Use this URL to cite or link to this record in EThOS: http://ethos.bl.uk/OrderDetails.do?uin=uk.bl.ethos.659919
Title: Characterisation of primary porcine hepatocyte culture systems for use in bioartificial liver devices
Author: Nelson, L. J.
Awarding Body: University of Edinburgh
Current Institution: University of Edinburgh
Date of Award: 2002
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Abstract:
The principal aims of this thesis were to develop a high viability, high yield, reproducible ex vivo method for obtaining PPHs and to characterise, using functional and morphological criteria, PPHs under different fully-defined culture conditions, for use in BAL devices. High yield PPHs isolations, with high viability and purity, cultured under separate SFCD formulations, allow maintainance of viable hepatocyte cultures following high plating efficiencies, compatible with retention of functional activity, for up to 6 days. Moreover, the type of medium formulation appears to modulate, to varying degrees, both cell culture morphology and functional activity in vitro. USR, ASR, tP450, and GE functions for day 2 test media cultures, were up to 300%, 90%, 20%, and 50% respectively, of in vivo values for human liver. Medium 199 is the most suitable synthetic media for culturing PPHs in BALS, which require rapid attachment of cells with an in vivo-like morphology, whilst maintaining a diverse repertoire of hepatic support functions. Furthermore, compared with 2D static cultures, the RCCS modality promotes culture longevity, and cellular functionality (on a per viable cell basis), while the presence of bile canalicular-like structures, and integrin α5expression, suggest the viable cell population maintained a differentiated, 3D-hepatospheroid cytoarchitecture with evidence of polarity. Further study is required to enhance the viable cell population, phenotype, polarity and thus functional activity of such liver constructs, for future therapeutic use.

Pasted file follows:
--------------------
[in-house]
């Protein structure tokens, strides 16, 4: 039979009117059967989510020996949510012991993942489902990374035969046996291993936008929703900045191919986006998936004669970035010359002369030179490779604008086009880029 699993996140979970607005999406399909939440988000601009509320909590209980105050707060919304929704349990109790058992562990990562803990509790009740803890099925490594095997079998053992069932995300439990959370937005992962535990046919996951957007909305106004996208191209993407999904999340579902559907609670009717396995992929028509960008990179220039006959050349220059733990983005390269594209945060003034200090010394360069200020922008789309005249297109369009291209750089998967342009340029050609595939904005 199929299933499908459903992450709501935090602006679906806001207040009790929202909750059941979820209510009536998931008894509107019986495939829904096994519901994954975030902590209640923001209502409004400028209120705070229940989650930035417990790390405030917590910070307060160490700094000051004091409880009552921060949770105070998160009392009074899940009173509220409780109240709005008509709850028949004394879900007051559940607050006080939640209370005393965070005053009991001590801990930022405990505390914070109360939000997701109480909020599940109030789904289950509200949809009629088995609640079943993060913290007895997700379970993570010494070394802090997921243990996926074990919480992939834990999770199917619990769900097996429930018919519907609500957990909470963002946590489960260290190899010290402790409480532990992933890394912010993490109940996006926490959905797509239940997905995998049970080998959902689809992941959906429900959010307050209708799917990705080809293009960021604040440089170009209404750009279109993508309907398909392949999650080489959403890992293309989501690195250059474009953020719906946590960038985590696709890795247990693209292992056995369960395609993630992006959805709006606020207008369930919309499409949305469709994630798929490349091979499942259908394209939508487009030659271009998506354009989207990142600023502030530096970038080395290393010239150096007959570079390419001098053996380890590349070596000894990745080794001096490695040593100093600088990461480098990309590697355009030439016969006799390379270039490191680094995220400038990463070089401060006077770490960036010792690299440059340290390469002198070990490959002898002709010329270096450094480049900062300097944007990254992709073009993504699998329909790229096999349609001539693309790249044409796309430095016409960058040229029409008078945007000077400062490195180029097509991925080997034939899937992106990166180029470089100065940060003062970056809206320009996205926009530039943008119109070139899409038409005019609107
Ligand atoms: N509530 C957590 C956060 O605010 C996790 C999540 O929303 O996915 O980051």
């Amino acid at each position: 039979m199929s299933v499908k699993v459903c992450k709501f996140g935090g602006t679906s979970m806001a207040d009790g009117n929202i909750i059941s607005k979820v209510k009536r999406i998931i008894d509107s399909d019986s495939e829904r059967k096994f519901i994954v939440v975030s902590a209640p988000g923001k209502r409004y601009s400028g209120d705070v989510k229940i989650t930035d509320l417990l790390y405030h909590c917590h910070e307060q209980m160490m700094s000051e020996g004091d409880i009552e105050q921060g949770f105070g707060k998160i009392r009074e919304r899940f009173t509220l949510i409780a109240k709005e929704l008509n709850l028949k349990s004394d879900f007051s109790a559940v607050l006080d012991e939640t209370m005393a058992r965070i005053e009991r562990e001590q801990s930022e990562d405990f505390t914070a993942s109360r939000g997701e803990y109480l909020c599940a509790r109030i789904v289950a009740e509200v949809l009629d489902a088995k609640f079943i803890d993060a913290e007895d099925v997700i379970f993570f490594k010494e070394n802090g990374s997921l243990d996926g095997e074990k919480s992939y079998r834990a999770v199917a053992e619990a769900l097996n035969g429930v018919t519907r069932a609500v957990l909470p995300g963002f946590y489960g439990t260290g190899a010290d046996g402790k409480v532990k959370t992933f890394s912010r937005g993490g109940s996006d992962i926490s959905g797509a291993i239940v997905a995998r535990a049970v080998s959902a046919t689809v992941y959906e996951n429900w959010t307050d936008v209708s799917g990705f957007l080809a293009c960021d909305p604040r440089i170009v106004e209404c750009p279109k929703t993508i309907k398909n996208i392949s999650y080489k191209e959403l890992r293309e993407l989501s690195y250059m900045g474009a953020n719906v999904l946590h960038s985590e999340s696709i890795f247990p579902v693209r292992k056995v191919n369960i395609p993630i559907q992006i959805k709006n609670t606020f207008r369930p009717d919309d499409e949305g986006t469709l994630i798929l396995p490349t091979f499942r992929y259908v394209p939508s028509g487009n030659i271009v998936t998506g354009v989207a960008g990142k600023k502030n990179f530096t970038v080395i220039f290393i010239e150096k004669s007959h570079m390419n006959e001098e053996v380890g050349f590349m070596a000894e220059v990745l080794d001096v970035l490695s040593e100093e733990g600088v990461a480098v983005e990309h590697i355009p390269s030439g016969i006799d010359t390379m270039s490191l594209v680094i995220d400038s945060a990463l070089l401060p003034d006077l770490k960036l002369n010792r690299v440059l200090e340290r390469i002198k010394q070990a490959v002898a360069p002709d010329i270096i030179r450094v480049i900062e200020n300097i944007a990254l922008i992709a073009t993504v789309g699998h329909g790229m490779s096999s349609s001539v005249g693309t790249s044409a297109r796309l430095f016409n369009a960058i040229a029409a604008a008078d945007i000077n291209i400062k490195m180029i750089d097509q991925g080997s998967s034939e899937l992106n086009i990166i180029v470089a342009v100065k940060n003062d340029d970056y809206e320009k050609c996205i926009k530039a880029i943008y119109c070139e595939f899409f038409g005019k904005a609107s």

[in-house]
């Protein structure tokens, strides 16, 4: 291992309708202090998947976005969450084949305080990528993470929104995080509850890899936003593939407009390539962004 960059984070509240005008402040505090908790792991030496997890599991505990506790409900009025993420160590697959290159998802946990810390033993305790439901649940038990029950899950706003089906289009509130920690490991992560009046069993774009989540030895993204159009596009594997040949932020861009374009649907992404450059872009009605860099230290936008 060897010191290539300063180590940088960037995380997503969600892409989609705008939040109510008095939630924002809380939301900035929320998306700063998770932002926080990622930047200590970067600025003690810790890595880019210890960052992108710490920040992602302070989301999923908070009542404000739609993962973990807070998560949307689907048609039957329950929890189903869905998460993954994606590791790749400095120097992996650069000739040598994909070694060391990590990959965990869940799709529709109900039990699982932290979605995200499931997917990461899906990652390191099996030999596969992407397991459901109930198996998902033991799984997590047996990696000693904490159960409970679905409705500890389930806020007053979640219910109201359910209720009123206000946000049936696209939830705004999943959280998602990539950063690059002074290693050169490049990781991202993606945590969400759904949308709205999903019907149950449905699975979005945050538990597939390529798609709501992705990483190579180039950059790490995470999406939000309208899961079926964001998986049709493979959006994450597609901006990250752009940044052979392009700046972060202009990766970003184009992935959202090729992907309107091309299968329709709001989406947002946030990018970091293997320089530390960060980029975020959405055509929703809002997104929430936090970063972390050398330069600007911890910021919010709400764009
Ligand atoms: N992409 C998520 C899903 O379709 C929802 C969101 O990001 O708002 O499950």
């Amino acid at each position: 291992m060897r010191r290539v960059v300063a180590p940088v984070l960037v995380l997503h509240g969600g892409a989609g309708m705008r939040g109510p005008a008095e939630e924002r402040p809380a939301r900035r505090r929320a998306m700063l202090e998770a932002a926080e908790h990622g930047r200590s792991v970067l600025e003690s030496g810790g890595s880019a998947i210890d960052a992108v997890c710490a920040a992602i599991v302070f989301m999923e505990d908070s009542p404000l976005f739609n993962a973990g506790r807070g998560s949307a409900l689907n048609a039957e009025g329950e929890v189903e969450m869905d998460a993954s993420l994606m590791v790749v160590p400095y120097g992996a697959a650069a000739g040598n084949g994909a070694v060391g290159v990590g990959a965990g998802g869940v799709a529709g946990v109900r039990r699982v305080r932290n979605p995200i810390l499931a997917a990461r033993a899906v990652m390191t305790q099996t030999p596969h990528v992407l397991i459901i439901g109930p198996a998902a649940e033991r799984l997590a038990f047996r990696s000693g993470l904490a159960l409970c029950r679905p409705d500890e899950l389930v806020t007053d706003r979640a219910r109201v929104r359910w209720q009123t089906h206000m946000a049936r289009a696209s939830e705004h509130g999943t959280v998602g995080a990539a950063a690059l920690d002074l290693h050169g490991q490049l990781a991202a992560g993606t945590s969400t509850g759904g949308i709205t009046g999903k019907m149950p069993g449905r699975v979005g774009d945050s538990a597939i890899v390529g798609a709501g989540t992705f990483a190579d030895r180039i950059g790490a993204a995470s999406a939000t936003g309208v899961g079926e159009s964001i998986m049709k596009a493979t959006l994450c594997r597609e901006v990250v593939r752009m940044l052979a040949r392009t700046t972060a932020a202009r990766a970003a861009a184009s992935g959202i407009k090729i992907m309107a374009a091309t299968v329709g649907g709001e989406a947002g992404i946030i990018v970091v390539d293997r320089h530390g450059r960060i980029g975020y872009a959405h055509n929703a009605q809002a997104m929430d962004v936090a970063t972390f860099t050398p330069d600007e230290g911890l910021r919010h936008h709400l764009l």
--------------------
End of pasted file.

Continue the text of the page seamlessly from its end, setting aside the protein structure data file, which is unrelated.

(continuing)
Supervisor: Not available Sponsor: Not available
Qualification Name: Thesis (Ph.D.) Qualification Level: Doctoral
EThOS ID: uk.bl.ethos.659919  DOI: Not available
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